Home Cooking – A Writer in the Kitchen by Laurie Colwin
Who knows when or how I came across Laurie Colwin – I should really start writing this stuff down… I read this last year (2021 – when I became obsessed with cooking after several months of lockdown and no access to my favorite restaurant), and read it within 3-4 nights. It is a book, sort of like a cookbook, but also includes the author/cook’s musings on food, cooking, eating, friendships. I did not know anything about the author but I believe I must have discovered her after I did a deep dive into buying cookbooks recommended by other cookbook authors. Some of these cookbooks were WAY over my culinary level and interests, but with this book, I was immediately put at ease by Laurie’s down-to-earth wit and charm. Laurie writes as if she is riffing on stage at a comedy club, but then again, she’s not really TRYING to be funny. She just is! One day I am going to write a post on my thoughts about sharing a similar sense of humor with another person.
A few chapters into the book Laurie writes in her chapter titled: Feeding the Fussy:
“I will never eat fish eyeballs, and I do not want to taste anything commonly kept as a house pet, but otherwise I am a cinch to feed.” The chapter ends with “Host-and hostessing, as we know, is often a heroic endeavor, requiring daring, ingenuity, a desire to take chances and a concern for others. These traits are also called for in saints and Nobel Prize winners”.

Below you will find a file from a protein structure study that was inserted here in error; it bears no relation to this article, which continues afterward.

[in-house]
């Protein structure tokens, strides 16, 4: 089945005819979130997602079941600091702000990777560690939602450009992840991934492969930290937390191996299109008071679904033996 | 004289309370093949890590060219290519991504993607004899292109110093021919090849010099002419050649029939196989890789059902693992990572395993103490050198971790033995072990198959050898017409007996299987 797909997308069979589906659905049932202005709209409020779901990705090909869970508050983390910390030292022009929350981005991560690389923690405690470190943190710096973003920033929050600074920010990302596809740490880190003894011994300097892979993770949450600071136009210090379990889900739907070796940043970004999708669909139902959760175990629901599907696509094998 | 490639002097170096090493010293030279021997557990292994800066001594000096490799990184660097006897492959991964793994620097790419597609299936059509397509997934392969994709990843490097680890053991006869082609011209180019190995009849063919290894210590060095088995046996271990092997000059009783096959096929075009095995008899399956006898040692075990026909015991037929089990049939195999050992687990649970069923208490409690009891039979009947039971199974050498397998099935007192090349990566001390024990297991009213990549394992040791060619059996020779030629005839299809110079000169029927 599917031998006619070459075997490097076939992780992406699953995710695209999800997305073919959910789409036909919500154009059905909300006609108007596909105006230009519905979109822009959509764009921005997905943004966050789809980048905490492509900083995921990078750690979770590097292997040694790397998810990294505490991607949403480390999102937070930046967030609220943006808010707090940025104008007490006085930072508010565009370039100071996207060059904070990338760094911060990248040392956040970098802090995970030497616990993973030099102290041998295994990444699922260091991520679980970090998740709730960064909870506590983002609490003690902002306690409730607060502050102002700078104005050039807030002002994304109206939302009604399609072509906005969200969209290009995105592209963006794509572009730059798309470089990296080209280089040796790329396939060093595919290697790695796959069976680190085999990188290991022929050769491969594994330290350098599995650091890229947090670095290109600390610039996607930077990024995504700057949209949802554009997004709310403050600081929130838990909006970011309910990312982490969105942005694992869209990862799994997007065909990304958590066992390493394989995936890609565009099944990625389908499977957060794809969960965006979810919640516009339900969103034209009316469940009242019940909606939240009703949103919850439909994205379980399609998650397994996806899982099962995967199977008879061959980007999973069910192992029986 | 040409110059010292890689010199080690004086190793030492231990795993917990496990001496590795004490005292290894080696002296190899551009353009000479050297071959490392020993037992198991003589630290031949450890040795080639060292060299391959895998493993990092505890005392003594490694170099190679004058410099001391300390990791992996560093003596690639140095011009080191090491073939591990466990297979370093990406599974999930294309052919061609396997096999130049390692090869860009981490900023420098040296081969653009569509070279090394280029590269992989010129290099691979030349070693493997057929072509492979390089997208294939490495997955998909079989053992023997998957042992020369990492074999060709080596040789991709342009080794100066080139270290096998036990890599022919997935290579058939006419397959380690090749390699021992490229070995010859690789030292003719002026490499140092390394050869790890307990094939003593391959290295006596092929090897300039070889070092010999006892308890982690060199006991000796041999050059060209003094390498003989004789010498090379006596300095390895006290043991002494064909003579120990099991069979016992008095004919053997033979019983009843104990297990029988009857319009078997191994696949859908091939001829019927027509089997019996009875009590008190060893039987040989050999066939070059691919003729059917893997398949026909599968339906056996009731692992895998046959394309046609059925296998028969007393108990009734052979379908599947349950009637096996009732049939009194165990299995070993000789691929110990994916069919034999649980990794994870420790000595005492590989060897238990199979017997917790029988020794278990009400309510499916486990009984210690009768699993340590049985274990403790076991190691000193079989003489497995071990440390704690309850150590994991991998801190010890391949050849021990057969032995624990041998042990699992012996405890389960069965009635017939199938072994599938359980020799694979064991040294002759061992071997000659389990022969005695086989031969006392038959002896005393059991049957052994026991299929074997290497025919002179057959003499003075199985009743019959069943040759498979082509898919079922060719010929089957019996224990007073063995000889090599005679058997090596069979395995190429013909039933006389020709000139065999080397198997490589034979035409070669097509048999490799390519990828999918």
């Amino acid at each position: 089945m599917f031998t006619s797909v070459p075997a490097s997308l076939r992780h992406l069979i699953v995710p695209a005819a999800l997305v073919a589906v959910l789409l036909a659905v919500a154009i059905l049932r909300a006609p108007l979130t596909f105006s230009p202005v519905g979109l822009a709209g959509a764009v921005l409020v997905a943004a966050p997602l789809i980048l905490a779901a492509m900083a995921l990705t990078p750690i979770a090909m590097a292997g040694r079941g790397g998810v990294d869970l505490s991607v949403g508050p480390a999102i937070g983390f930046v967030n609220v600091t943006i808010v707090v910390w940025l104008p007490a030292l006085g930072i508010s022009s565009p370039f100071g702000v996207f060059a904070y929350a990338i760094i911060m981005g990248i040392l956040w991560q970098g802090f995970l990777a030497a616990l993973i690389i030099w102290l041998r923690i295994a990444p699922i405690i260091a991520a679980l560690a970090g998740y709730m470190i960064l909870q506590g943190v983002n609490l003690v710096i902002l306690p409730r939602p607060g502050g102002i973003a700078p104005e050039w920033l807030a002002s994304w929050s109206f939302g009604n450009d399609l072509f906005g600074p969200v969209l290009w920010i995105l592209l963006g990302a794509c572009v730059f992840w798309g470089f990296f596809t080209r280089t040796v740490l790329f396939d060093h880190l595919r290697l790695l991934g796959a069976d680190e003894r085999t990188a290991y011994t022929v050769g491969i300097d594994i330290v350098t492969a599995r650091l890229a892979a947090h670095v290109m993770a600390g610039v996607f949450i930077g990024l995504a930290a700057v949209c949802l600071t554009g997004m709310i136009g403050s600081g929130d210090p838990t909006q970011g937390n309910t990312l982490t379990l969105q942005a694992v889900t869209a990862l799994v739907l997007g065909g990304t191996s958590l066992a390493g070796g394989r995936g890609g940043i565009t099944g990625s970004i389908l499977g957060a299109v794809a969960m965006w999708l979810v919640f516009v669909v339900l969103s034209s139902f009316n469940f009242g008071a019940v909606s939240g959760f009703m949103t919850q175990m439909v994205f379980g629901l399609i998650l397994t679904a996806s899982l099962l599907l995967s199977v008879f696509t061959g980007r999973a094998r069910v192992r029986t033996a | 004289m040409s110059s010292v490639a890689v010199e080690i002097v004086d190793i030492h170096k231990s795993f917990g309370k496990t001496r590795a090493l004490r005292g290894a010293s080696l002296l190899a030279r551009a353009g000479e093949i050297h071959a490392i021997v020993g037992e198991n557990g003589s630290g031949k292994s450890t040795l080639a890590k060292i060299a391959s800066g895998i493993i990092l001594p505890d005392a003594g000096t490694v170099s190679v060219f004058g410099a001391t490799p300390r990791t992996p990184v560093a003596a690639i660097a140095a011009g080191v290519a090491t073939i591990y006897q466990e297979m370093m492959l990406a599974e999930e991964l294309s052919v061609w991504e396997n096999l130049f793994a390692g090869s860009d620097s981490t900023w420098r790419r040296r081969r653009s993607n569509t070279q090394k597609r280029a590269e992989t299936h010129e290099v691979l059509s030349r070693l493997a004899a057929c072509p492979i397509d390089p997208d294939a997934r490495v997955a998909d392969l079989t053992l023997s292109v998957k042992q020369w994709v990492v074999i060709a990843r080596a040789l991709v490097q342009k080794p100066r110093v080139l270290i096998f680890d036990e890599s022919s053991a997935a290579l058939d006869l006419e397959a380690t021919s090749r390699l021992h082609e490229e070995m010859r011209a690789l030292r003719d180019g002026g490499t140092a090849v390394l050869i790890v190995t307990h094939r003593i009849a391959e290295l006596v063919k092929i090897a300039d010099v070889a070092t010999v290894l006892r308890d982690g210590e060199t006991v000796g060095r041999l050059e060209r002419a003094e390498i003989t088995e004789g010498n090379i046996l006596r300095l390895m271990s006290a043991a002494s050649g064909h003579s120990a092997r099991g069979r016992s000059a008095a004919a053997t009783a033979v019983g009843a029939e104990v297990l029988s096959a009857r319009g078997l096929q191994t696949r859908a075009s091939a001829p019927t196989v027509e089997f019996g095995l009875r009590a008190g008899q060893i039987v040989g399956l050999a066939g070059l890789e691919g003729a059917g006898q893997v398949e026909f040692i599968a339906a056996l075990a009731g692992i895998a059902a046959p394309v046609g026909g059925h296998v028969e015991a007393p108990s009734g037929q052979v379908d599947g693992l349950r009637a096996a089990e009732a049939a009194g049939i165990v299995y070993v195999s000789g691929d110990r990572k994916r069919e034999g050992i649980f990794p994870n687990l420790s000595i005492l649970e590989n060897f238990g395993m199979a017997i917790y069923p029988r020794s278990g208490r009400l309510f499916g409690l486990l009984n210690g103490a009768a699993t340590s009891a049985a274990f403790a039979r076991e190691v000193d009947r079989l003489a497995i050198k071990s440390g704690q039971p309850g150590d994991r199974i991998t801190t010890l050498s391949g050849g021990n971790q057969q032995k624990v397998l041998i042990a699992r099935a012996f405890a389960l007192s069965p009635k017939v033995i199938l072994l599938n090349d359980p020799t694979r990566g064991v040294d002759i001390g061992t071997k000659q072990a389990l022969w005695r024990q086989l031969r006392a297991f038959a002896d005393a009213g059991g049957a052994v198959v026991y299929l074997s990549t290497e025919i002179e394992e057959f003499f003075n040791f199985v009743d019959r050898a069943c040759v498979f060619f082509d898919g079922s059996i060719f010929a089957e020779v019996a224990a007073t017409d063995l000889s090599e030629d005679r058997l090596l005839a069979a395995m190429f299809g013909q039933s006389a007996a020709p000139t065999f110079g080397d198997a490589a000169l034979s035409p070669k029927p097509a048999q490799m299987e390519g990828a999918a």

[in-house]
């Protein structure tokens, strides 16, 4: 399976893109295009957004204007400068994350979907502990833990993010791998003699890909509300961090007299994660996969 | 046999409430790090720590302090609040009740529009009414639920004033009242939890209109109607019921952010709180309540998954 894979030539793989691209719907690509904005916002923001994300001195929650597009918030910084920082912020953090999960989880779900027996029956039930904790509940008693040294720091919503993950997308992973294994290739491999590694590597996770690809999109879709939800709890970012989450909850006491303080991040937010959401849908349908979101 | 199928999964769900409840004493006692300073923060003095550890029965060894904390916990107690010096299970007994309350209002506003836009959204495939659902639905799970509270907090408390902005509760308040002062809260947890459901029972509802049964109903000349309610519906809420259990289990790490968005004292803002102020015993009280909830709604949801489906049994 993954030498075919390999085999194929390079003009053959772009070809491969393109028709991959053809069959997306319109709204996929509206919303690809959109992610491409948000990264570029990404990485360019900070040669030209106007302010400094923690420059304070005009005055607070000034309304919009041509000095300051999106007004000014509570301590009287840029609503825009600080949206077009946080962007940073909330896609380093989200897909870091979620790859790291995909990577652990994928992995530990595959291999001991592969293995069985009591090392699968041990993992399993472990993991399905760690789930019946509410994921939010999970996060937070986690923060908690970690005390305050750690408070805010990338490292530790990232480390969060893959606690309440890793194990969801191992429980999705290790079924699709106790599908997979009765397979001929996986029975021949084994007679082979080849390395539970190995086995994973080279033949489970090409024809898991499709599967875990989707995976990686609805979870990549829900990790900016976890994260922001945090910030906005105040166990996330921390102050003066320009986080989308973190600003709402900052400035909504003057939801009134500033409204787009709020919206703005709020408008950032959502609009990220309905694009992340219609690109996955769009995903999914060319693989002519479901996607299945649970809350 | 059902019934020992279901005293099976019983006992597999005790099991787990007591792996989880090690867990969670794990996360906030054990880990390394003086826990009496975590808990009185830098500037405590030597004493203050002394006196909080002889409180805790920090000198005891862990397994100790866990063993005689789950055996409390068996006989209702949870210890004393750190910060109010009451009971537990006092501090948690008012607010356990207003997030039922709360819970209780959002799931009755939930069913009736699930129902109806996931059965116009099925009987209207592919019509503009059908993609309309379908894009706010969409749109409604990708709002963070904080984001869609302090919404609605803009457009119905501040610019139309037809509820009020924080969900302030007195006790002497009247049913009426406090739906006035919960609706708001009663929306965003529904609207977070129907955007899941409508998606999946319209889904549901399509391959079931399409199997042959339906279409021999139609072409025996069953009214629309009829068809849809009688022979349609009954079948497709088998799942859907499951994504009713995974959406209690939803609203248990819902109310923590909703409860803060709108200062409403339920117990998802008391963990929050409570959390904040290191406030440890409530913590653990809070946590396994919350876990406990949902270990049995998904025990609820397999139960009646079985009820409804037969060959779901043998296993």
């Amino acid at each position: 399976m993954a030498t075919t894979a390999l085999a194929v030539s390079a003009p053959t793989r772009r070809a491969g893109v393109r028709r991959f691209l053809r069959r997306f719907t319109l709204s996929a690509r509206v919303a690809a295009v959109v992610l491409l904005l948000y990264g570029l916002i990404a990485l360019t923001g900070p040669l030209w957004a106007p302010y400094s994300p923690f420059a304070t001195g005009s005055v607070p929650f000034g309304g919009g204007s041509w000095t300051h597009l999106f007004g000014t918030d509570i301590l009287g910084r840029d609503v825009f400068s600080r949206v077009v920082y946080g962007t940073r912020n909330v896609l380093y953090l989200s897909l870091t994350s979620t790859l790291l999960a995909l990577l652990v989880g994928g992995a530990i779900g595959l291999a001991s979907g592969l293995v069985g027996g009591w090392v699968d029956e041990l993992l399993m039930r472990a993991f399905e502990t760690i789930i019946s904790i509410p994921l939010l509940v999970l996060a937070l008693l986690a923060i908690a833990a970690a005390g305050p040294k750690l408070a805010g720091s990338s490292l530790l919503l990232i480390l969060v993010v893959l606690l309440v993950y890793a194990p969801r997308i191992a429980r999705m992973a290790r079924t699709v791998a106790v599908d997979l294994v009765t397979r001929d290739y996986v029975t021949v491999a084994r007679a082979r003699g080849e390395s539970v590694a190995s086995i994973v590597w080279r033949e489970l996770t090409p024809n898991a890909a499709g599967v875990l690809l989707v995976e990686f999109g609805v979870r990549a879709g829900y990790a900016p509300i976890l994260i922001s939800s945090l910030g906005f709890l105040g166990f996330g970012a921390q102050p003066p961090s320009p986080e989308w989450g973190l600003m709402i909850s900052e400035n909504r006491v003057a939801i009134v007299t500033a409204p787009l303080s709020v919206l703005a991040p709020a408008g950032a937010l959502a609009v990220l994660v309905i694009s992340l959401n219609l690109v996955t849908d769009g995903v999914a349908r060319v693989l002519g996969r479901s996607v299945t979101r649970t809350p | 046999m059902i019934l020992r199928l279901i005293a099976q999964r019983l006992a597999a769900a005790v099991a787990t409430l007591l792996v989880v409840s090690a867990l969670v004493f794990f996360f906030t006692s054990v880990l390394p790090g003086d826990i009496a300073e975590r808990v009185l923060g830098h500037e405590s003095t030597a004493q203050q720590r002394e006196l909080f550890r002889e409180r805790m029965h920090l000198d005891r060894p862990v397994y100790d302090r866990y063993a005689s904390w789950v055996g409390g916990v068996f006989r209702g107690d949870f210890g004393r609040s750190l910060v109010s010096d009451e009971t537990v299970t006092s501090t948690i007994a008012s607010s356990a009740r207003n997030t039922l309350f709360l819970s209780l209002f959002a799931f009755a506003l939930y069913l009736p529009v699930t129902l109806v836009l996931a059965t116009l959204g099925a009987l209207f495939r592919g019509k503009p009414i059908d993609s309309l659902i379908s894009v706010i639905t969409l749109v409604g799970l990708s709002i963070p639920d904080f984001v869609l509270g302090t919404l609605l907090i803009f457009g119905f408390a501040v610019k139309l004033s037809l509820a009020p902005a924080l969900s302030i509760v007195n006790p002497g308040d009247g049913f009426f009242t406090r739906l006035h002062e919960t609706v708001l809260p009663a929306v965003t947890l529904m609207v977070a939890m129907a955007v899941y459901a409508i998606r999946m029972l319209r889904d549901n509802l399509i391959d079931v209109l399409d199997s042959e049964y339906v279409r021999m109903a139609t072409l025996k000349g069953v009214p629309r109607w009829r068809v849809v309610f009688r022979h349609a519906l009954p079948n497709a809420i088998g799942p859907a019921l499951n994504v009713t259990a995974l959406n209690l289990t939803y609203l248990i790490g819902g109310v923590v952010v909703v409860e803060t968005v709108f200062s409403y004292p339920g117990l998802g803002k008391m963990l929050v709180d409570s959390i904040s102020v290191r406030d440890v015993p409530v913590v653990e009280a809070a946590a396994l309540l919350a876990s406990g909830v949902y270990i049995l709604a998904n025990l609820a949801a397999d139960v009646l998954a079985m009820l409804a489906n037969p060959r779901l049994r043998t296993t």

Laurie shares many totally approachable recipes as well as suggestions on “how to disguise vegetables” and “how to avoid grilling”. I folded over several pages of helpful tips and simple recipes like: Extremely Easy Old-Fashioned Beef Stew, Baked Chicken with Garlic and Apples, and my favorite chapter is titled Repulsive Dinners: A Memoir. I literally just sat here giggling while re-reading it. I do wish I could share the entire chapter here but I will leave you with these lines:
“At the door, our hostess spoke these dread words: ‘I’m trying this recipe out on you. I’ve never made it before. It’s a medieval recipe. It looked very interesting.’” (the recipe involved eels).
Laurie is a seasoned cook and a hilarious author who knows how to write about food and cooking like she is sitting in your kitchen – just two friends spending the afternoon cooking and she is effortlessly cracking you up just by being herself. She’s one of those “we would totally be friends” chef people I keep a running list of in my imagination (along with Rachel Ray and Ina Garten).
I’ll post a recipe with pics of one of Laurie’s recipes this winter.
Penguin Random House: United Kingdom. 193 pages paperback. Published 1988.